This document sets out Ofcom’s proposal to apply the electronic communications code (“the Code”) to IX Wireless Limited.
This document seeks input in relation to improving the accessibility of regulated video on-demand programme services (“ODPS”) to those with hearing and/or visual impairments.
Decision on reforming the process for switching mobile provider, removing requirements on consumers to pay for their old service during a notice period once they have switched provider, and ensuring consumers are better informed about switching.
Our proposed Annual Plan highlights some of the key work areas that we will seek to deliver in order to meet our goals.
A consultation on proposals for regulation of the wholesale market – the Wholesale Local Access market - for services that use this fixed connection between the local telephony exchange to a home or business premises to deliver broadband or landlines.
In this statement, we set out our conclusion that there is a need for an automatic compensation scheme to protect residential consumers who suffer from certain service quality failures with their landline and/or broadband services.
This document sets out proposals to allow consumers to operate two categories of mobile phone repeaters on a licence-exempt basis i.e. with no need for a licence.
We're consulting on our updated guidance for communications providers on the obligation to provide Calling Line Identification (CLI) facilities.
This document proposes an amendment to one of the regulatory conditions imposed on BT under the April 2016 Business Connectivity Market Review.
Proposals for regulating the quality of Openreach’s services that are used by telecommunications providers to provide broadband and telephone services to customers and businesses.
Ofcom exists to make communications markets work for everyone. To achieve this, we are proposing three main goals: to promote competition and ensure that markets work effectively for consumers; to secure standards and improve quality; and to protect consumers from harm.
This document discusses two licence variation requests from EE Limited, which would enable the use of 4G technology and support the provision of enhanced mobile communications for the emergency services.
This document sets out our view on the difficulties and costs that consumers face when they switch mobile services where they need to give notice to terminate their existing service.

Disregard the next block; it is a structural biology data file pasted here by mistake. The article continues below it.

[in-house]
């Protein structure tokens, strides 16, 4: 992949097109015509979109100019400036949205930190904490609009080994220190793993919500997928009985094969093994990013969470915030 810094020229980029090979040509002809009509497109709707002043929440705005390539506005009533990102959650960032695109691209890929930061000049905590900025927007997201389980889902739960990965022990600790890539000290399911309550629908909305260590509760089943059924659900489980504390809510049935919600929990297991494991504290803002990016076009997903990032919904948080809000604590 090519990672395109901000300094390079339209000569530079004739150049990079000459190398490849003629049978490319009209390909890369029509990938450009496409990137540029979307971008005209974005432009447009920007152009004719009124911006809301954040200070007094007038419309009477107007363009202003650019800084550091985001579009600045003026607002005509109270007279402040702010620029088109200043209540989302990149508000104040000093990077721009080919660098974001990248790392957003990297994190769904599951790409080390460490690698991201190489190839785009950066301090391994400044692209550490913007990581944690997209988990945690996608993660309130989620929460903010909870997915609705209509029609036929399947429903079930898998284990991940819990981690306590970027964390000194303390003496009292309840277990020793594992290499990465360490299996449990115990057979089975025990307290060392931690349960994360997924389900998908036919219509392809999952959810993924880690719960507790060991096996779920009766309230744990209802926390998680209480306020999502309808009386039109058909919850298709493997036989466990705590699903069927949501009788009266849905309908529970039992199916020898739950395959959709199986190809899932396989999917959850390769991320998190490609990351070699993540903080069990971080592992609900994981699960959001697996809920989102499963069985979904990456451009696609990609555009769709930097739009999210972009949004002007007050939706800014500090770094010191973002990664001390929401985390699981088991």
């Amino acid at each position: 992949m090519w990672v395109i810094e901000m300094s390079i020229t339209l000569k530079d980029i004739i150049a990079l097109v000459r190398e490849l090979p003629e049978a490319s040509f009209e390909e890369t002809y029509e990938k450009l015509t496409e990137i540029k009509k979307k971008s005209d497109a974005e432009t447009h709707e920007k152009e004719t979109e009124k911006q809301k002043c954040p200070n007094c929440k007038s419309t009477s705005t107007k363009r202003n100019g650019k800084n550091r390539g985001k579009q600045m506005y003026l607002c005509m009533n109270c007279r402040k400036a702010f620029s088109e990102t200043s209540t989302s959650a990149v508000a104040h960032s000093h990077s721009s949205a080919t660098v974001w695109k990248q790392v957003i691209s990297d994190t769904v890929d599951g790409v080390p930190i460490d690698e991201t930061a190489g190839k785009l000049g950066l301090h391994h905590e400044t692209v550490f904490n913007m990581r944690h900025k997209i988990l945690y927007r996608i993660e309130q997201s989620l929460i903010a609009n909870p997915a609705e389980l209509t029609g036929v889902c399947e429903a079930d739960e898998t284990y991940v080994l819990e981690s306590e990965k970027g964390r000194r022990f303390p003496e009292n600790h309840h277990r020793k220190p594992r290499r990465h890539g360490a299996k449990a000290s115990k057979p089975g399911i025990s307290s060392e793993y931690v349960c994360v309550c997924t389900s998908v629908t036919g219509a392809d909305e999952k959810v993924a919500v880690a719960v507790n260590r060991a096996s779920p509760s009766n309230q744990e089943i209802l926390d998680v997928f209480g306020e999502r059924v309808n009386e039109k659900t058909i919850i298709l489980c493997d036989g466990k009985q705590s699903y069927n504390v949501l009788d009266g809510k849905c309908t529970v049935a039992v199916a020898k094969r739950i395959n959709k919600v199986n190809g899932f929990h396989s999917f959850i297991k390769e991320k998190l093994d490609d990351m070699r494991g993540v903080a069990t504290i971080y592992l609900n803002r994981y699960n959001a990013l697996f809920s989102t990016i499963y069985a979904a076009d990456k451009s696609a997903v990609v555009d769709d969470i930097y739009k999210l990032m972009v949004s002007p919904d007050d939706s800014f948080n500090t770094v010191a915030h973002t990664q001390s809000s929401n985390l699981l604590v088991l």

In February 2016, Ofcom published its initial conclusions from its Strategic Review of Digital Communications. That document set out a range of actions to make communications work for everyone.
This document seeks views from stakeholders to help inform potential future proposals for new rules on automatic compensation.
This document sets out our view on the harm which consumers currently experience when they switch or consider switching mobile provider.
We publish a 'general policy' on how we are likely to use our persistent misuse powers and to consider this when exercising them. We have reviewed the current policy and are now consulting on proposals to change it.
Review of how we use our persistent misuse powers - Focus on silent and abandoned calls
Ofcom's proposed next steps on consumer switching. This builds on the work already under way to help consumers change landline and broadband providers with greater ease and convenience. To progress this next phase of work, Ofcom is seeking input from stakeholders to better understand the current processes used to switch providers of bundled landline, broadband and pay TV services, and mobile voice and data services. In particular, Ofcom wants to gather information on how current processes affect the consumer switching experience and competition in the market.
Ofcom has today also published a second consultation relating to its proposal to withdraw the 0500 number range
Ofcom has announced new measures to help consumers change landline and broadband providers with greater ease, confidence and convenience.
Ofcom has today proposed to change the way people dial local telephone numbers in some parts of the country, in order to free up new numbers where supplies are running low. The change would require people in five areas of the UK to include the area code when dialling a local number from a landline.